Navigation Links
Where 'jumping genes' fear to tread

Scientists from the University of Queensland report in the journal Genome Research that large segments of the human genome are conspicuously devoid of ubiquitous mobile DNA elements called transposons. The locations of these regions are highly conserved among mammalian species and are enriched in genes crucial for the regulation of developmental processes.

Transposons, often called "jumping genes," are DNA sequences that have the capacity to move from one chromosomal site to another. More than three million copies of transposons have accumulated in humans throughout the course of evolution and now comprise an estimated 45% of the total DNA content in the human genome.

These mobile genetic elements are scattered throughout the human genome ?separated, on average, by only 500 base pairs. But Dr. John Mattick's laboratory at the University of Queensland, Australia, identified long tracks of genomic segments (greater than 10 kilobases in length) that lack transposable elements. His team identified 860 such sequences in humans, 993 in mice, and 559 in opossums. They named these segments TFRs, or transposon-free regions.

"Strikingly," says Mattick, "many TFRs in the human genome occur in the same position in the mouse and opossum genomes, despite the fact that transposons entered each lineage independently, after each species diverged from a common ancestor. It appears that many TFRs are evolutionarily conserved features that existed prior to ?and have been largely maintained since ?the divergence of eutherian mammals and marsupials approximately 170 million years ago."

The opossum was chosen for inclusion in the analysis because it is a marsupial that has a similar load of transposable elements compared to mice and humans but is evolutionarily distant from the two species. In contrast, the genomes of chicken and fish, which diverged from humans more than 300 million years ago, do not have a significant density of transposons.< /p>

Given the strong evolutionary conservation of the TFRs, Mattick's group hypothesized that they are regions of significant biological importance. Upon further characterizing the TFRs, they discovered that many (85%) overlapped at least one annotated gene and that almost all (94%) overlapped at least one known RNA transcript. In addition, the TFRs were enriched in microRNAs, in genes that encode proteins with putative DNA-binding activity, and in genes that are involved in developmental processes. Another striking feature of TFRs was that they are associated with ultra-conserved regions, or genomic segments longer than 200 base pairs with 100% identity between human, mouse, and rat. All of these observations strongly support an important role for TFRs in critical biological processes.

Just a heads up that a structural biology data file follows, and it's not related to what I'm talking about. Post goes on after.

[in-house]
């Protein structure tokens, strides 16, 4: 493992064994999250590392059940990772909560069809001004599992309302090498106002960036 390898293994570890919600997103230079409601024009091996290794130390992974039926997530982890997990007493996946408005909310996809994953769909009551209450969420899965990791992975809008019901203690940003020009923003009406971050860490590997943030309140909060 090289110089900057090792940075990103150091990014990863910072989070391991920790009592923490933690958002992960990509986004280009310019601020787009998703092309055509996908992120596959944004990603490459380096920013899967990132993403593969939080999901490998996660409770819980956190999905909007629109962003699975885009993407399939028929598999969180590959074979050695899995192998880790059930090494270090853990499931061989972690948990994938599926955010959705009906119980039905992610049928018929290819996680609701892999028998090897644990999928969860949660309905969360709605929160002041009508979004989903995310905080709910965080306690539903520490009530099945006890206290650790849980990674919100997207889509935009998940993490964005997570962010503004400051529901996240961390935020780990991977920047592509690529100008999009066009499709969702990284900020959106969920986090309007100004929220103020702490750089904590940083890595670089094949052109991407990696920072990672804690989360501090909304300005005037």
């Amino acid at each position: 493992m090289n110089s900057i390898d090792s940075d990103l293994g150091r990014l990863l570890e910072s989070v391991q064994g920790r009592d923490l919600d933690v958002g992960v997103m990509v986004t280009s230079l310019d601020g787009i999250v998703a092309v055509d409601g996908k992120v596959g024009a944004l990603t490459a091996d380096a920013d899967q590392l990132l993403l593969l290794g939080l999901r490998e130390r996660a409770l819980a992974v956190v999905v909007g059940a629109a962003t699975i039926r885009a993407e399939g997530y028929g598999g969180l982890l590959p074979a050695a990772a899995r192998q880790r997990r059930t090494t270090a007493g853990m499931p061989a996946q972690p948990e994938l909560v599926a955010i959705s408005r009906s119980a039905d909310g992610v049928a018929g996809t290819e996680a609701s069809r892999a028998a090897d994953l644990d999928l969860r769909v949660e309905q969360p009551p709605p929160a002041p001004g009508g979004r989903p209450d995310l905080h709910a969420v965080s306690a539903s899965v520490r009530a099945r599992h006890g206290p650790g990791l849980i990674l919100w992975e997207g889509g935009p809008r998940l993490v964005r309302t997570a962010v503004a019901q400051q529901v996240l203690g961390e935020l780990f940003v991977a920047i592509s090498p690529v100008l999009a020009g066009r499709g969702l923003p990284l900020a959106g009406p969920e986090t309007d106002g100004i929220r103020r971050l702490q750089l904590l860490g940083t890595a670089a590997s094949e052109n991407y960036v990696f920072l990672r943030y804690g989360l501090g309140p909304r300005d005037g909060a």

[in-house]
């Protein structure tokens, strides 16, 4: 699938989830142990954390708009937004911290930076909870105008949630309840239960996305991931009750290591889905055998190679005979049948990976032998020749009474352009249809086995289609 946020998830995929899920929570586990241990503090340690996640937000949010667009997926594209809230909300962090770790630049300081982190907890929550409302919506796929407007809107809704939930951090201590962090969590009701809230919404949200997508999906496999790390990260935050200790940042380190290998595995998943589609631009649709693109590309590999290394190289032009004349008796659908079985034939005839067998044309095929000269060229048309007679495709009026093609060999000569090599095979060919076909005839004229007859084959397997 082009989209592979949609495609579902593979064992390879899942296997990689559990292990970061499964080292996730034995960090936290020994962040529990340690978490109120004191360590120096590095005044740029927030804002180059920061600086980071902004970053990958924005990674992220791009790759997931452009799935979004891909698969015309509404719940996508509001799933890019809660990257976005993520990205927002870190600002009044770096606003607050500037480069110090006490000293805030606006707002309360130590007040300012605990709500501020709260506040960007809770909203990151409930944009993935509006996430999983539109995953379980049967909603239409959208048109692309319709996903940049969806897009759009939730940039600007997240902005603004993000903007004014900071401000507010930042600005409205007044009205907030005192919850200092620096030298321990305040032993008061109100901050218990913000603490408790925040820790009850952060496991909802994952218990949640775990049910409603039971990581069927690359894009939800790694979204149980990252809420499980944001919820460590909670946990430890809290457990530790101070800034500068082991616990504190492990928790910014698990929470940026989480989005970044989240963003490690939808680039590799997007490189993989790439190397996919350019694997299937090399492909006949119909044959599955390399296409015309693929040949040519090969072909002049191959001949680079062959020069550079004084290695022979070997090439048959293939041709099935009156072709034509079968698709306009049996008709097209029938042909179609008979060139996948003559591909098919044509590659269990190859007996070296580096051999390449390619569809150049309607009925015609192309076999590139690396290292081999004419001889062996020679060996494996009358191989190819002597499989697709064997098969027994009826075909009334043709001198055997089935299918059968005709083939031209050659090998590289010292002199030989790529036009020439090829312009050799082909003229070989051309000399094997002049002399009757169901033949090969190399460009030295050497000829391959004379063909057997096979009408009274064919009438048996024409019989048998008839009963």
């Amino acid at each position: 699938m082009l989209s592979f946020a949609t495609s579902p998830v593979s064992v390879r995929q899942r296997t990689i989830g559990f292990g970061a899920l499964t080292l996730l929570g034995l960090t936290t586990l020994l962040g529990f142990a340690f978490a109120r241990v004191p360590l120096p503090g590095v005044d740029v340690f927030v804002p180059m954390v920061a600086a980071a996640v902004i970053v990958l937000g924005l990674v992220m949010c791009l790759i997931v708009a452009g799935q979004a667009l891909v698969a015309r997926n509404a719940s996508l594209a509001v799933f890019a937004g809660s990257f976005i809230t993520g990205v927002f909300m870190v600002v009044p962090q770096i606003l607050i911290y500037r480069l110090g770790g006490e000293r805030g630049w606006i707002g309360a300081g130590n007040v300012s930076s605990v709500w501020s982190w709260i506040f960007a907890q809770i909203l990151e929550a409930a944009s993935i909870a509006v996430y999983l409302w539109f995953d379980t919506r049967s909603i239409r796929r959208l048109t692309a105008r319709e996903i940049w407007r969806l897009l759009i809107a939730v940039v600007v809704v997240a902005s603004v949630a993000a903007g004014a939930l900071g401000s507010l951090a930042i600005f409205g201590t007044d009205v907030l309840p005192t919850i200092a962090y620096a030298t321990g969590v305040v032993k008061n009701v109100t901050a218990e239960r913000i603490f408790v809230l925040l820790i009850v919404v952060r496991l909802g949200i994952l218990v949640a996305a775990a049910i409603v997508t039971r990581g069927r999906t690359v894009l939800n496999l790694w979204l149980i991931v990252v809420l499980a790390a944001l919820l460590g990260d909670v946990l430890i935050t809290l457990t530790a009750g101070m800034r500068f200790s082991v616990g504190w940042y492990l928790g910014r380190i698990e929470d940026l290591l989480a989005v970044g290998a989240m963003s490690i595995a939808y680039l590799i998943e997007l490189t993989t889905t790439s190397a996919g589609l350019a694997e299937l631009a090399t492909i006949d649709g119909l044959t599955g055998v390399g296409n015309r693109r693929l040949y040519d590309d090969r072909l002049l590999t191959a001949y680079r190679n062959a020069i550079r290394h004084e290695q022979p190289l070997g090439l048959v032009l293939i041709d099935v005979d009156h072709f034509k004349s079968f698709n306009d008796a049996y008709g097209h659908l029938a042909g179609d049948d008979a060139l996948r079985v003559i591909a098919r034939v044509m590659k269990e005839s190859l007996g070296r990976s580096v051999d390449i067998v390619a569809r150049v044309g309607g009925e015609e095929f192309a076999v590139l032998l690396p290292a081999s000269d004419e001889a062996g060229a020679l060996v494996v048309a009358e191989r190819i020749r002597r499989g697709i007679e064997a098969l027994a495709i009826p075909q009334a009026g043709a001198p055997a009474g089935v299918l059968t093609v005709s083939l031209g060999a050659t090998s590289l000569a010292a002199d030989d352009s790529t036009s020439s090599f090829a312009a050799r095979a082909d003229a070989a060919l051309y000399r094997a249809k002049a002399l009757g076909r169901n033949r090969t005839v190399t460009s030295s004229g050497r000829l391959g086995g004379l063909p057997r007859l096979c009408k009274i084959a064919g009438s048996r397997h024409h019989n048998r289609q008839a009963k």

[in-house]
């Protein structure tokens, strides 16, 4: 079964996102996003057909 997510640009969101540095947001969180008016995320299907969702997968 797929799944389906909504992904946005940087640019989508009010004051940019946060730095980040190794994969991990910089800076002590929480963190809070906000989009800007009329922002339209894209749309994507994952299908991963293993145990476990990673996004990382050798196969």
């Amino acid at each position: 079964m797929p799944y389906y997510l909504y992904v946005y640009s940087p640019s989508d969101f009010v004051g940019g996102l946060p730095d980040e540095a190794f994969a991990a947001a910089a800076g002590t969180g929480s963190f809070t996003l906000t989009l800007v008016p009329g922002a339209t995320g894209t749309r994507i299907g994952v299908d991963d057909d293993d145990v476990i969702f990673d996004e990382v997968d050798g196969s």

"The majority of the TFRs lie outside of protein-coding sequences, so they presumably represent regions of regulatory information or RNA transcripts that cannot be disrupted. However, it's difficult to explain mechanistically the requirement of 10 or more kilobases of uninterrupted sequence in terms of the current paradigms of transcriptional regulation," explains Mattick. "It appears that TFRs might be the passive signatures of one or more poorly understood mechanisms of gene regulation that operate in higher organisms, suggesting a wider role for noncoding sequences than has hitherto been appreciated."

The work was conducted under Mattick's guidance by graduate students Cas Simons and Michael Pheasant, as well as by Dr. Igor Makunin, a postdoctoral researcher.


'"/>

Source:Cold Spring Harbor Laboratory


Related biology news :

1. Where bacteria get their genes
2. Where Bacteria Get Their Genes
3. Where have all the butterflies gone?
4. Where we change our mind
5. Jumping genes contribute to the uniqueness of individual brains
Post Your Comments:
*Name:
*Comment:
*Email:


(Date:4/5/2017)... 5, 2017 Today HYPR Corp. , ... server component of the HYPR platform is officially ... end-to-end security architecture that empowers biometric authentication across Fortune ... already secured over 15 million users across the financial ... connected home product suites and physical access represent a ...
(Date:4/4/2017)...   EyeLock LLC , a leader of iris-based ... Patent and Trademark Office (USPTO) has issued U.S. Patent ... an iris image with a face image acquired in ... 45 th issued patent. "The ... the multi-modal biometric capabilities that have recently come to ...
(Date:3/30/2017)... 30, 2017  On April 6-7, 2017, Sequencing.com will ... hackathon at Microsoft,s headquarters in ... focus on developing health and wellness apps that provide ... the Genome is the first hackathon for personal ... largest companies in the genomics, tech and health industries ...
Breaking Biology News(10 mins):
(Date:10/12/2017)... , ... October 12, 2017 , ... ... two-dimensional representations of a complex biological network, a depiction of a system of ... mess,” said Dmitry Korkin, PhD, associate professor of computer science at Worcester Polytechnic ...
(Date:10/12/2017)... ... 12, 2017 , ... AMRI, a global contract research, development ... patient outcomes and quality of life, will now be offering its impurity solutions ... new regulatory requirements for all new drug products, including the finalization of ICH ...
(Date:10/11/2017)... ... October 11, 2017 , ... ComplianceOnline’s Medical Device Summit is back for ... June 2018 in San Francisco, CA. The Summit brings together current and former FDA ... board directors and government officials from around the world to address key issues in ...
(Date:10/11/2017)... ... October 11, 2017 , ... A new study ... in frozen and fresh in vitro fertilization (IVF) transfer cycles. The ... IVF success. , After comparing the results from the fresh and frozen transfer ...
Breaking Biology Technology: